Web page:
The devastating wildfires in Fort McMurray have touched many, moving people to find ways to demonstrate support to the victims of the tragedy in a tangible way. For Zion Line resident Shirley Challice, the need was more keenly felt, as her daughter Katie Bedford had been living in that town with her husband Nate since 2009 when they moved there for work. Katie was visiting her mother in Millbrook with her 9 month old son Rocky in May, renovating a home in Peterborough she and her husband had purchased. The plan was to rent one level and use the other as a base for their visits home. During her visit, she received devastating news: her home in Fort McMurray had burnt to the ground. With only ten minutes to retrieve important items from their home, Kate’s husband Nate had picked up their dog and a few critical documents and fled. All of their belongings were lost.
That same day, their tenant backed out of their lease arrangement, and Katie did not know how to give her husband more bad news. It turned out, the news was providential. The family have lived in the home for the last two months and are not sure if or when they will return to Alberta. In the meantime, they are paying the mortgage on both the Peterborough and the Fort McMurray home, not sure how or when the insurance issues will be resolved or what employment prospects will be available for Nate, whose contract had expired shortly before the fires.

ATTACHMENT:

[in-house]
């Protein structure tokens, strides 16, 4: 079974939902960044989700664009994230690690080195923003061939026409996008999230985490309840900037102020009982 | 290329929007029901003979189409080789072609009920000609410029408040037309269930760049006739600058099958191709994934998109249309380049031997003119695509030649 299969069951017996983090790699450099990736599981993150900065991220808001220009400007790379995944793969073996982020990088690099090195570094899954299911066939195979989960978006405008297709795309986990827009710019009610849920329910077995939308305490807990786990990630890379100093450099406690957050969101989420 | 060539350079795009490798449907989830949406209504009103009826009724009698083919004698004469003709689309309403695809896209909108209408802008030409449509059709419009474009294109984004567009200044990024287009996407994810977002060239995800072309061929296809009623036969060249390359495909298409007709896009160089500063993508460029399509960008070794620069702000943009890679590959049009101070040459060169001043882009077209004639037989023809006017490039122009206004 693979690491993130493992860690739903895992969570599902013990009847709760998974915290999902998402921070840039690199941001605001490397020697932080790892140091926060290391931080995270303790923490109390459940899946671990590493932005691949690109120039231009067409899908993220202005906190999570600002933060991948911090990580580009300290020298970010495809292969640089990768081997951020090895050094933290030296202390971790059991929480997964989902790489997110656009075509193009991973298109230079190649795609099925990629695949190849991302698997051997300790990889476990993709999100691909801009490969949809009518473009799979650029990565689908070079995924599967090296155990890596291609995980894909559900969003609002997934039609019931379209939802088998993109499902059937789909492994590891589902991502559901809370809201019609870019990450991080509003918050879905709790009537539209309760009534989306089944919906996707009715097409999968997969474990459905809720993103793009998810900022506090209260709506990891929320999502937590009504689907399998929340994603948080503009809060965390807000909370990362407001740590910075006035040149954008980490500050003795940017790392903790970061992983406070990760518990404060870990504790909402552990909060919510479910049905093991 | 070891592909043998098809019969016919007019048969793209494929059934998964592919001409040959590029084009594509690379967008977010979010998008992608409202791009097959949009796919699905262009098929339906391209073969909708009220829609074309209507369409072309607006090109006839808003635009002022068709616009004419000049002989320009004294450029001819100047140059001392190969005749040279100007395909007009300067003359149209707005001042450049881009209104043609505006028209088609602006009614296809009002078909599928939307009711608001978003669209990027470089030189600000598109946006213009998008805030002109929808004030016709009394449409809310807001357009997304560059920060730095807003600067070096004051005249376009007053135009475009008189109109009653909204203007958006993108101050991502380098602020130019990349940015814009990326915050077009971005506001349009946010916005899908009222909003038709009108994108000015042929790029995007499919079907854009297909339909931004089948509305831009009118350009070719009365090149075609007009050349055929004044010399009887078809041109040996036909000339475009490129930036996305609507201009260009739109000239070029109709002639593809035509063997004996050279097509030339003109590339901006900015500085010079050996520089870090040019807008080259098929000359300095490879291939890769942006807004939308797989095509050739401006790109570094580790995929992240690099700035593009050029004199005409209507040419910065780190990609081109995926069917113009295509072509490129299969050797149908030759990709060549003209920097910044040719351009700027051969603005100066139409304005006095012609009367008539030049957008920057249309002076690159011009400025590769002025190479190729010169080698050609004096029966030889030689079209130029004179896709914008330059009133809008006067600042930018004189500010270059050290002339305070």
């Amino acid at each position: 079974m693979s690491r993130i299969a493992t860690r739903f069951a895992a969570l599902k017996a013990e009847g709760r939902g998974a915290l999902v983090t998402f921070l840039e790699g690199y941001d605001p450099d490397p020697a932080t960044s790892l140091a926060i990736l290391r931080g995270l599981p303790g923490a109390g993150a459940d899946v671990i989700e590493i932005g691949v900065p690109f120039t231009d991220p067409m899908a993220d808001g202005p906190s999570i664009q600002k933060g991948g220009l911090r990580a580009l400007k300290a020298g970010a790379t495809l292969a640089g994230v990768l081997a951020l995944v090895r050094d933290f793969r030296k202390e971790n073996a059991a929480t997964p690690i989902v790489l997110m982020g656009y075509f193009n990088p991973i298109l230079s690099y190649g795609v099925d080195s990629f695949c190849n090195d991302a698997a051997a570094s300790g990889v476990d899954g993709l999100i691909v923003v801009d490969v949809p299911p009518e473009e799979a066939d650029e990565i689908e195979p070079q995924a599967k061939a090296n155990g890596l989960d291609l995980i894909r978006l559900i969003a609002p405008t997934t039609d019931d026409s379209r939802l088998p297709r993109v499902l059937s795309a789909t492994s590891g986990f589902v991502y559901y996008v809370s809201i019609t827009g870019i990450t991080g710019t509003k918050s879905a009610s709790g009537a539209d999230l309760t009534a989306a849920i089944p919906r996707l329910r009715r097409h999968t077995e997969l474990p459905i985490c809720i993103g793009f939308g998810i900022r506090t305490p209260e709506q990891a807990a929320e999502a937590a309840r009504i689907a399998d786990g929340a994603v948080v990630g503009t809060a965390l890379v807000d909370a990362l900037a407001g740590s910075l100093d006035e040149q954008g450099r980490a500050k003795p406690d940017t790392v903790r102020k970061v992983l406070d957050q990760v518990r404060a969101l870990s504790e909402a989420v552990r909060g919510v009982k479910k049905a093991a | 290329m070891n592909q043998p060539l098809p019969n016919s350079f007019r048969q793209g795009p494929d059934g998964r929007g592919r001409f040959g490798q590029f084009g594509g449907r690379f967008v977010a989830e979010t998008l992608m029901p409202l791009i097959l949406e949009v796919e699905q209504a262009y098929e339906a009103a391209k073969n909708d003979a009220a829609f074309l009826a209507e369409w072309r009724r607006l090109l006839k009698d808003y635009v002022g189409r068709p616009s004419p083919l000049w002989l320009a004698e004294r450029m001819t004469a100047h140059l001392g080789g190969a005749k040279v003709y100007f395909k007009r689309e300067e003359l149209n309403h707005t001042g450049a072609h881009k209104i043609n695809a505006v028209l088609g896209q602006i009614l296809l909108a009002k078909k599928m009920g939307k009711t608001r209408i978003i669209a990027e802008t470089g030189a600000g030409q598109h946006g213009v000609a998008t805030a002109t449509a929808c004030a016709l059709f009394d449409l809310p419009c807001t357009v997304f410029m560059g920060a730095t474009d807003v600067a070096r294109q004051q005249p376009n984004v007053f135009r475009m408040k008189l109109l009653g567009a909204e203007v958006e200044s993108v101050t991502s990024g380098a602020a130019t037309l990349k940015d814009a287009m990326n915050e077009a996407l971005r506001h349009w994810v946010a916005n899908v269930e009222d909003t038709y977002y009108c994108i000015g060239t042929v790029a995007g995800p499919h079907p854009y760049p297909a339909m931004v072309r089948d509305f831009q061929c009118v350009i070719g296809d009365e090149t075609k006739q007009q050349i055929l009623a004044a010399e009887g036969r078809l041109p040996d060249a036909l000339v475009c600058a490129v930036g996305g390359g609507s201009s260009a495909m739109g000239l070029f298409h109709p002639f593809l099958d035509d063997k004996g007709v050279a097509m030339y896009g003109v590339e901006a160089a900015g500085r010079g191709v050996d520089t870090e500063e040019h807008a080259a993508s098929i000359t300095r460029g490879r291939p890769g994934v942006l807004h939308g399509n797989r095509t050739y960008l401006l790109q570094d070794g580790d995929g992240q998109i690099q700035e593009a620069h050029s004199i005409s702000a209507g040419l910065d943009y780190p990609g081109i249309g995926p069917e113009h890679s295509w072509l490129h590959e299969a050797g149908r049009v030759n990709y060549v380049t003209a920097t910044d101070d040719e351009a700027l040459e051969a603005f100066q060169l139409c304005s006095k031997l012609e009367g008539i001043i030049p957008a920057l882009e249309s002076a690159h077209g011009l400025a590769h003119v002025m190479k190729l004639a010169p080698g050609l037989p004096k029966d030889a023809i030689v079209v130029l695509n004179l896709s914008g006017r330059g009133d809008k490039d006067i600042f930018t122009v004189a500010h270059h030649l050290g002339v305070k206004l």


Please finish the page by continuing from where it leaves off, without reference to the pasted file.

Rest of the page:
In the meantime, they are comforted by the support of friends, family and strangers to the plight of their Alberta community.
As President of the Kawartha Quiltmakers’ Guild, Shirley learned of a group in Edmonton calling themselves “Quilts for Fort McMurray”, which was coordinating the collection of quilts from all across Canada (and beyond). Having already collected and donated quilts for victims of another Canadian tragedy- the Lac Megantic train disaster in 2013, she knew what to do. Together with friend and fellow quilter Maureen O’Neill, Challice established a local collection point for quilts for this project, and as of last week had received over 130 colourful quilts from quilting guild members and individuals. The items will be shipped in the next few weeks free of charge by McWilliams Moving and Storage to Edmonton for distribution to victims of the wildfires.
In the meantime, they will continue to receive quilts in Peterborough or Millbrook and donations can be made by contacting Maureen O’Neill (firstname.lastname@example.org) or Shirley Challice (email@example.com) to arrange delivery. These lovingly produced keepsakes will provide comfort to victims like Katie Bedford and her family who face a difficult wait ahead.
In the meantime, O’Neill says they are trying to locate Fort McMurray evacuees who are in the Peterborough area. If they have a Red Cross number, O’Neill says they will be given a quilt directly. KG